Have you ever wondered what the garden of a famous garden designer’s garden looks like? Is it like the commissioned ones? Totally different? Or somewhere in between? Barbara Baker’s book, Contemporary Designers Own Garden, answers these questions by examining both the commissioned and private gardens of twenty well known garden designers from Europe, Asia, Australia, New Zealand, and The United States.
Believing that a garden designer’s own garden reveals much about themselves, Baker chose the garden designers using the following criteria: the private gardens of the designers were not open to the public (so were not client oriented); all the designers chosen had to be professional garden designers, rather than artist who have designed a few gardens; and all the designers had to be successful and accomplished as well as on the forefront of contemporary design. Baker’s chosen few were: Patrick Blanc, Fernando Caruncho, Kate Cullity, Jim Fogarty, Ludwig Gerns, Adriaan Geuze, Isabelle Greene, Bunny Guinness, Ron Lutsko, Jr, Shunmyo, Dan Pearson, Antonio Perazzi, Tony Smith, Ted Smyth, Tom Stuart-Smith, Andy Sturgeon, Made Wijaya, Jacques Wirtz, Ute Wittich, and Stephen Woodams.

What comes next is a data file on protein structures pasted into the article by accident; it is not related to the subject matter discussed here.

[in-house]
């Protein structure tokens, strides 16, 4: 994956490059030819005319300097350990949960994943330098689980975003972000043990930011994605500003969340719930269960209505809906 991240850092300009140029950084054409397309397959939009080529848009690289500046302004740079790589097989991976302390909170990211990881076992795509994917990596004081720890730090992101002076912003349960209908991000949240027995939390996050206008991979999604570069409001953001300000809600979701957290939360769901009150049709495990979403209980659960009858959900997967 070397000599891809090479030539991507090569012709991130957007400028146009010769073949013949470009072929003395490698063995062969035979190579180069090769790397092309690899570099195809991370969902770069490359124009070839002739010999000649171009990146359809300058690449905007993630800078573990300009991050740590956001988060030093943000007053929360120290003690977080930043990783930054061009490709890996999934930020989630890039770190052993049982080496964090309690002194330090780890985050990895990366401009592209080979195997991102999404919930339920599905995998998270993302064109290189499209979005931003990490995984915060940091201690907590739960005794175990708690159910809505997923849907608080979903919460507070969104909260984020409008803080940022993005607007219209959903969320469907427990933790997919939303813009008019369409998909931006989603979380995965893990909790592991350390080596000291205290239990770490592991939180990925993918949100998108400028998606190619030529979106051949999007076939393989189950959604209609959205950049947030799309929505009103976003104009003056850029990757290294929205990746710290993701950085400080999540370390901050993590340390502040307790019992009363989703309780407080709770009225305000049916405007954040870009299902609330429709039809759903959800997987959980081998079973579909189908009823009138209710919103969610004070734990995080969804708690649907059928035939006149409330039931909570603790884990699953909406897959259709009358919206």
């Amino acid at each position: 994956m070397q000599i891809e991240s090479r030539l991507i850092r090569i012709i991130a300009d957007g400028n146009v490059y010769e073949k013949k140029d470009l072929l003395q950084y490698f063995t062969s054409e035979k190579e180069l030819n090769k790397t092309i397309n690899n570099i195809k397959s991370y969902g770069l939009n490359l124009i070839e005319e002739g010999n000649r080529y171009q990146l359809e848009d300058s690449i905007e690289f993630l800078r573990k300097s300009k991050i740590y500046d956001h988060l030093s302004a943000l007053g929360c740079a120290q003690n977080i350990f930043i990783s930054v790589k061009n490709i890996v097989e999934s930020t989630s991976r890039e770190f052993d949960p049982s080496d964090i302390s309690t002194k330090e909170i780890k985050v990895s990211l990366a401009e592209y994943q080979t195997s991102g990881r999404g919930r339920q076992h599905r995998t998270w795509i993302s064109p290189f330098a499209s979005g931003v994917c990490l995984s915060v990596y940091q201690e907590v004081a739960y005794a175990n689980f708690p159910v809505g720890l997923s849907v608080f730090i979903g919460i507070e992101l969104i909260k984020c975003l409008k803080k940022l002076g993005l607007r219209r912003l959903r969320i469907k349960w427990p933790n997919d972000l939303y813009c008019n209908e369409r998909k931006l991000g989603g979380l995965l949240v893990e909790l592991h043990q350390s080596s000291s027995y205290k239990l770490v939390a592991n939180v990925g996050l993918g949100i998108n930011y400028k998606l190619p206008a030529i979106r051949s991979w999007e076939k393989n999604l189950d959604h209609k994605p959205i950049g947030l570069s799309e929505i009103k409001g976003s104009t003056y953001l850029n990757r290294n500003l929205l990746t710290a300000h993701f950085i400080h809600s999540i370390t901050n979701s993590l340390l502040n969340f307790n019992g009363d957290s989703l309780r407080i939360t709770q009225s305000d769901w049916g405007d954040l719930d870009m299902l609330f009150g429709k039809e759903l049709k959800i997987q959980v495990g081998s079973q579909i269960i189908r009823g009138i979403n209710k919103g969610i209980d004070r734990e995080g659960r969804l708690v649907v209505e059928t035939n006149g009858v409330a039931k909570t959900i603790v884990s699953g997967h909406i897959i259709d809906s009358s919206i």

For each garden designer the author presents information on personal and professional background, and on the setting for the private garden. She then goes on to analize the qualities that make each designer’s garden unique, focusing on the relationship between the garden and the setting, planting schemes, and the goals of the designer. Next, the author compares the private garden of the designer to the commissioned ones done for clients bringing out the similarities and differences. Some designers, like Kate Cullity, have created commissioned gardens with a strong resemblance to their own private garden while others like Tony Smith, have private gardens that are very different from the ones they create for clients. Other designers lie in between allowing more freedom in the creation and maintenance of their own private garden than the commissioned ones. Lavish use of photographs enhances the text and clarifies the points made by author. This book is a great education in contemporary garden design and the people who are making it happen.
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